On Wednesday, a federal judge in Georgia ruled in favor of an anonymous Air Force officer who refused to take a COVID-19 vaccine as per the Air Force’s mandate, scoring another victory for freedom of religion.
According to CNN, Judge Tilman Self issued a preliminary injunction forbidding both the Department of Defense and the U.S. Air Force from enforcing its vaccine mandate on the female officer, who sought a religious exemption from the vaccine.
The Thomas More Society, a conservative legal group that is representing the officer, announced the victory as the first time ever that an injunction has successfully blocked the military’s vaccine mandate from being forced on an individual. The officer in question first applied for a religious exemption in the fall of 2021, only for her request to be denied. Her initial appeal was also denied, and she was given three days to choose between getting the vaccine or early retirement, ultimately choosing to retire after 25 years.
In his ruling, Judge Self asked “What real interest can our military leaders have in furthering a requirement that violates the very document they swore to support and defend?”
“All Americans, especially the Court, want our country to maintain a military force that is powerful enough to thoroughly destroy any enemy who dares to challenge it,” Self continued. “However, we also want a military force strong enough to respect and protect its service members’ constitutional and statutory religious rights. This ruling ensures our armed services continue to accomplish both.”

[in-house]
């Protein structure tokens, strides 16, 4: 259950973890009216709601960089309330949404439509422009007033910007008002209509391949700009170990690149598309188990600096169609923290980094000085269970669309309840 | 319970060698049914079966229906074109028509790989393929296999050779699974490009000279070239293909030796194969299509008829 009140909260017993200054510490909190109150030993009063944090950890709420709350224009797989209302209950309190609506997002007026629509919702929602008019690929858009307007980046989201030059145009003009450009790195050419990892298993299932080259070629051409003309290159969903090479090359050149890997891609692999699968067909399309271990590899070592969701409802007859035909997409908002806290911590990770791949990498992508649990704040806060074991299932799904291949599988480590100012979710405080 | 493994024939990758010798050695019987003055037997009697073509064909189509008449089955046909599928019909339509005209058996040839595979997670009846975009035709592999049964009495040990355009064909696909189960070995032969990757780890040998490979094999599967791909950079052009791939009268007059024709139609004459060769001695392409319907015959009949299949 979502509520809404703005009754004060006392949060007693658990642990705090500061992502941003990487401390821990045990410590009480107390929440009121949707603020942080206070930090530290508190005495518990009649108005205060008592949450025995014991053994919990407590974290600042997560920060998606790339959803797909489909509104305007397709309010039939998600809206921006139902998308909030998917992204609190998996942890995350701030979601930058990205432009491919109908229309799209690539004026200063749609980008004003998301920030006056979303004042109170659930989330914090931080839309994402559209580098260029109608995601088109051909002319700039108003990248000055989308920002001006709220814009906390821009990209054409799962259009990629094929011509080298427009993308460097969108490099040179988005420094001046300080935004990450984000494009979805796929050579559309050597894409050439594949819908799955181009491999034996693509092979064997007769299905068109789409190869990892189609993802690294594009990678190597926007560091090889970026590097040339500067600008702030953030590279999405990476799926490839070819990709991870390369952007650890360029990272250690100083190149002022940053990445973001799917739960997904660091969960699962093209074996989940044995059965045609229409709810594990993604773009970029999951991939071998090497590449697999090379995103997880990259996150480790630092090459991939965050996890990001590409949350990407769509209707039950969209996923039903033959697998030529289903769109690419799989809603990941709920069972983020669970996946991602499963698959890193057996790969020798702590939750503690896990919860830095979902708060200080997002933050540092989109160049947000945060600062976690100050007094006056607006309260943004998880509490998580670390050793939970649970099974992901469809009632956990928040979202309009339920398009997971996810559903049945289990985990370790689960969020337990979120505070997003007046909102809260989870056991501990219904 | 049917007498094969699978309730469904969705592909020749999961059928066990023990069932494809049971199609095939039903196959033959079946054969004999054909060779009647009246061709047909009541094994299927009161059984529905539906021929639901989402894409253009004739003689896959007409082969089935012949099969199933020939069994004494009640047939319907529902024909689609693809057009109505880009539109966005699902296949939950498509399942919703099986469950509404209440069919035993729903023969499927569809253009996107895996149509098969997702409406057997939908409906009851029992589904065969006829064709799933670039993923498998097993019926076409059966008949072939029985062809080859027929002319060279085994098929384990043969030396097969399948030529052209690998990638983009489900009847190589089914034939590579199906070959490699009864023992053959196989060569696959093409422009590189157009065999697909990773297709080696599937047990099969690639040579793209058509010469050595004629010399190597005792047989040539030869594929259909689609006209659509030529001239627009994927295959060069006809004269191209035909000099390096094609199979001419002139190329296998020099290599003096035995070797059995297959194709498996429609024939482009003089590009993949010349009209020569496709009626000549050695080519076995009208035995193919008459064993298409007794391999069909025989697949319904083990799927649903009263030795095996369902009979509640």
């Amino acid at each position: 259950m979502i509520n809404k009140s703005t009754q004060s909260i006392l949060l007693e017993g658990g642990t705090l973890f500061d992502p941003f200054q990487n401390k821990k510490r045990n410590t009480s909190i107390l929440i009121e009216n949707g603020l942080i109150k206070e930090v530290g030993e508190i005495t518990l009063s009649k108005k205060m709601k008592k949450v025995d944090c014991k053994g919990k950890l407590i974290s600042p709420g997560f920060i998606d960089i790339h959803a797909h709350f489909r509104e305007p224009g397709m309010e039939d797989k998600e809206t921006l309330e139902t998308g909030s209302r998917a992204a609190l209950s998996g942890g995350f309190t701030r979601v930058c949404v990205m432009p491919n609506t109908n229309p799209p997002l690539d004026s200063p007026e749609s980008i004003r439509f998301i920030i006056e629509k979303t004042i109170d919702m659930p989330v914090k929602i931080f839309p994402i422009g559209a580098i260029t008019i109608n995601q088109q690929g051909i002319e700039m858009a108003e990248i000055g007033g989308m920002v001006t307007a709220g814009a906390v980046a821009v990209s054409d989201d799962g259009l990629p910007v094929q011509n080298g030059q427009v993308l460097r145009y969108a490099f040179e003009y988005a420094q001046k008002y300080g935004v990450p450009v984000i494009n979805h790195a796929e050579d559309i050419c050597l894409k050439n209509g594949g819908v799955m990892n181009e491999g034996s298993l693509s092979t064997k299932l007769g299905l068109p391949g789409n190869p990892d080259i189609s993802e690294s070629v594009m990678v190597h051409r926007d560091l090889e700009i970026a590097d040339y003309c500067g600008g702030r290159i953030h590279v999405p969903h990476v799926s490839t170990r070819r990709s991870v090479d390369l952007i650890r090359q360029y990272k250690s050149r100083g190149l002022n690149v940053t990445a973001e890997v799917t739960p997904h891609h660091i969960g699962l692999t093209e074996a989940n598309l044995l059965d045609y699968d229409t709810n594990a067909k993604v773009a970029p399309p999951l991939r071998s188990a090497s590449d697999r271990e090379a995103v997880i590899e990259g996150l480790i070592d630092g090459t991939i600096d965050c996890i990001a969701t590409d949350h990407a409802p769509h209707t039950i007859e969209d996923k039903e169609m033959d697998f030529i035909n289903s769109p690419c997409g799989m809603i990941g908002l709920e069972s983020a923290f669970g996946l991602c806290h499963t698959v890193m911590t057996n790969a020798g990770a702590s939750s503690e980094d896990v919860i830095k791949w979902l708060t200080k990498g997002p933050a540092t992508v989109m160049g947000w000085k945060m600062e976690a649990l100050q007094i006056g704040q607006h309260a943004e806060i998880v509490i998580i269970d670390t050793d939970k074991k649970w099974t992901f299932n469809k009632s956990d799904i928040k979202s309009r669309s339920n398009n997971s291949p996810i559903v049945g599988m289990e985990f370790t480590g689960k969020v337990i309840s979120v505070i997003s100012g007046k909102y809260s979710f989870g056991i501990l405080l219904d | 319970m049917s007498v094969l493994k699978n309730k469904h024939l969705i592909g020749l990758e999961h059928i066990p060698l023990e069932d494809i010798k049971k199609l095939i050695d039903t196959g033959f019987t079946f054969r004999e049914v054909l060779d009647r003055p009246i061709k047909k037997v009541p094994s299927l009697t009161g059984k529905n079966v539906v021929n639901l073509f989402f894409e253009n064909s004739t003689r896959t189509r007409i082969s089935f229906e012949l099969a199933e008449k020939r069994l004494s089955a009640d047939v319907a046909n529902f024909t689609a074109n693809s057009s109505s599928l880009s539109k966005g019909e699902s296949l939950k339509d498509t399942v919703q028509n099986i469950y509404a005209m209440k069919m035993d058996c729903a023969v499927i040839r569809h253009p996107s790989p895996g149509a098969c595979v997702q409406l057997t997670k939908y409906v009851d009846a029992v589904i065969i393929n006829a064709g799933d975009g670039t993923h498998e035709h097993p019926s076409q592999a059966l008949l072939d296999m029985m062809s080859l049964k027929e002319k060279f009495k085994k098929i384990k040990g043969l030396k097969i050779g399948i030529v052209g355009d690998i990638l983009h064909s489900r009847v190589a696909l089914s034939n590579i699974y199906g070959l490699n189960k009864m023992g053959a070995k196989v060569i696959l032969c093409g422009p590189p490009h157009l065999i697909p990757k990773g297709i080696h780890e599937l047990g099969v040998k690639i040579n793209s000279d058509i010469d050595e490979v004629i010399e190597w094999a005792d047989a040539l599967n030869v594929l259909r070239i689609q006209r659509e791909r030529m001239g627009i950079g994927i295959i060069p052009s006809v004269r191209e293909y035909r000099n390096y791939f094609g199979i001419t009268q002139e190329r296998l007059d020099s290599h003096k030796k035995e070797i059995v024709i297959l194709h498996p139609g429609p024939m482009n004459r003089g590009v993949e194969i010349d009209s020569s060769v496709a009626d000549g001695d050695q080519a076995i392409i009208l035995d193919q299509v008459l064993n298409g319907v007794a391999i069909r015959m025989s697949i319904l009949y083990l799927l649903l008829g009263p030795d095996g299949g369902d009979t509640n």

The mandate, first announced in August of 2021, has been enforced on every branch of the United States military, on the orders of Secretary of Defense Lloyd Austin and Chairman of the Joint Chiefs of Staff Mark Milley. Both men have repeatedly and falsely claimed that the vaccine is essential to the “health and readiness” of the military.
In response to the ruling, the Air Force said that it would obey the court’s order, for now, “until the matter is legally resolved.”
The ruling could be the catalyst for an even greater number of challenges to the military’s vaccine mandates. There have already been thousands of applications for exemptions from the vaccine mandate, most of which have been denied. Although over 96 percent of the Air Force have been vaccinated, including reserves, active duty, and Air Force National Guard, there have been over 6,000 requests for religious exemptions, of which 3,381 have been denied, 2,664 are pending, and just eight have been approved.